If you are currently in the market for security cameras, there are 3 main types of Security Cameras that you can have installed. There are plenty of choices for you to consider. With choices however, comes confusion. Here in Salt Lake City, Utah, I have seen a lot more confusion from customers than even a couple of years ago. That is because they aren’t sure which type of technology they should use.
1. Analog Cameras. ( I would recommend a 650 or 700 TV line camera with a 960H level recorder.)
2. HD-SDI Cameras. These are HD cameras that can be run over Coax cable.
3. IP Megapixel Cameras.
Starting with the Analog Cameras
PROS: They are the least expensive of the three options. The current quality level is the same as standard television. Though you still need to make sure you are getting quality, Analog cameras also stream well over the internet on almost any network because they have a much smaller file size than the other two options. I install a 4 camera analog system on a small business or home usually starting at about $1500.00 They are great to give you an idea of what is going on and be a good deterrent. There are HUGE selections of analog cameras to choose from and they all work with any recorder.
CONS: The detail level in the picture isn’t as sharp as many people would like. You can’t zoom into the picture afterwards like the other two options.
HD-SDI Camera systems
PROS: If you have existing wiring installed and/or your camera runs are less than 300 feet for each camera then this a great option for you. These cameras will give you up to 1080 p quality, ( 2 megapixel), but you can use coax wire. These cameras are still less expensive than IP Cameras and you don’t have to program as much for each camera. I can install a 4 camera system on a home or small business for a starting price of about $2500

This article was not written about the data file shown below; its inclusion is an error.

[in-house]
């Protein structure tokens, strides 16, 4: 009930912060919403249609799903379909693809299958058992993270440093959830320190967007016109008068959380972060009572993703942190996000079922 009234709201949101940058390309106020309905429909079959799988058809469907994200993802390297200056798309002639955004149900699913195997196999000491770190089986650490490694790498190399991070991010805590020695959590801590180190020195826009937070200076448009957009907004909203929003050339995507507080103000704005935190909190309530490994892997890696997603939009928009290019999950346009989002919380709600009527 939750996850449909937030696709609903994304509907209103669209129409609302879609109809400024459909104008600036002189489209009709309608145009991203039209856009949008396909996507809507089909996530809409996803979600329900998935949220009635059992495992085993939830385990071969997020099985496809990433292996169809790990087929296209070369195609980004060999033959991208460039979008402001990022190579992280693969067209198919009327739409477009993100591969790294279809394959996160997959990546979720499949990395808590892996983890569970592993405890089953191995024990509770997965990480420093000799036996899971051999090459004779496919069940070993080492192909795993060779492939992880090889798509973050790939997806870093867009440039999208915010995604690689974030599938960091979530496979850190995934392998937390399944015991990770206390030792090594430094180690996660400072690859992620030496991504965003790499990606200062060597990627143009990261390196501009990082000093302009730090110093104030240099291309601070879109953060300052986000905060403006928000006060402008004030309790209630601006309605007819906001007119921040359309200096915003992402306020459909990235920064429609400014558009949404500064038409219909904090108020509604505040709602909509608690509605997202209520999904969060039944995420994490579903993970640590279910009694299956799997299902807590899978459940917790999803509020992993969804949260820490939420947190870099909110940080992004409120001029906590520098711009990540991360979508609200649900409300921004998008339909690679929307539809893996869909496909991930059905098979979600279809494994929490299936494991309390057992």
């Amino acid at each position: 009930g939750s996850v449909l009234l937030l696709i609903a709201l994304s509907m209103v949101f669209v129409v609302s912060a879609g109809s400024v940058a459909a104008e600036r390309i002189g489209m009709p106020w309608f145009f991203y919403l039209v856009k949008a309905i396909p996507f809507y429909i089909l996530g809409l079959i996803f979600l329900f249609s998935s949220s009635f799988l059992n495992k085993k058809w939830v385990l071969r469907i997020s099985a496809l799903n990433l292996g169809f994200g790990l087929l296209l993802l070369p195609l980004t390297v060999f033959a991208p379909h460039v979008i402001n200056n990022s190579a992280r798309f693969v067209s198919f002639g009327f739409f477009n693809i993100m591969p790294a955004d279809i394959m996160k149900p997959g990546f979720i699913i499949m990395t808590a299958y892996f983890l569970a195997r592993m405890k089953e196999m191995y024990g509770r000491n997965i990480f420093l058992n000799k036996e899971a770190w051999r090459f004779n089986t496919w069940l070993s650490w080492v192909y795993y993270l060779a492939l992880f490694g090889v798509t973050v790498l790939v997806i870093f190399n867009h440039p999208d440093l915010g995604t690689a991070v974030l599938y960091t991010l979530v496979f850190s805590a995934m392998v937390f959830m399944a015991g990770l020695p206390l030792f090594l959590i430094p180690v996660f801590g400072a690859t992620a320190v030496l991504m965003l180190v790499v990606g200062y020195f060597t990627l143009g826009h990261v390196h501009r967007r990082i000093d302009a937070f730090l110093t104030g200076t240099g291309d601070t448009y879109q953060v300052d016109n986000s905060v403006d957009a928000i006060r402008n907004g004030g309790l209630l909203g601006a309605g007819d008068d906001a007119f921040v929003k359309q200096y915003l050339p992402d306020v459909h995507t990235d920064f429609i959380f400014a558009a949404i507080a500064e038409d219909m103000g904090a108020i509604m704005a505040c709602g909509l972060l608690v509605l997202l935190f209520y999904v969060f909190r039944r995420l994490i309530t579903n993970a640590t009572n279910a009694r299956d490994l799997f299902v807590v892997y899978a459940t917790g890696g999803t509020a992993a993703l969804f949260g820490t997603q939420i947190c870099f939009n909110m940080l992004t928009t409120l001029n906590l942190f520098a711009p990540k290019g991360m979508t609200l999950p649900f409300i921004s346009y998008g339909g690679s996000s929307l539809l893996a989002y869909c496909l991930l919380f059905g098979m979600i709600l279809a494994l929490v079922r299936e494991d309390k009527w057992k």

CONS: Distance of camera runs can be an issue for HD cameras. They have adapters but then that is more equipment per camera and makes installation a little more messy. This system is best used for installations less than 300 feet for the longest run or when replacing analog cameras and the company doesn’t want to run new wire.
PROS: IP Cameras have great picture quality. Although most of my clients would only need a 1.3 megapixel or 2 megapixel camera, there are larger corporations using 5 megapixel and higher already. The more megapixels in the shot, the more you can zoom into one corner of the picture and blow it up while maintaining quality.
CONS: Even though IP cameras have been coming down in price, they are still almost 3 times that of an analog camera. There are also issues with paying licensing fees and making sure that the software from one camera will work with a different network video recorder as well. Passwords will also be a problem for service work later. Be sure to have all of your ip addresses, passwords, etc. in case you need to call in someone else to service the cameras at a future date.
In conclusion, it really comes down to needs and budget. I always use a car analogy when I talk with my customers. When you go shopping for a car, you have an idea about what you want to spend and the features that you need. It is much the same with camera systems. The majority of my customers here in Utah are still finding the higher end Analog systems with the new 960H level recorders to give them the best return on their investments, but I suspect more and more will be making the jump to HD quality through either HD SDI or IP over the course of the next year.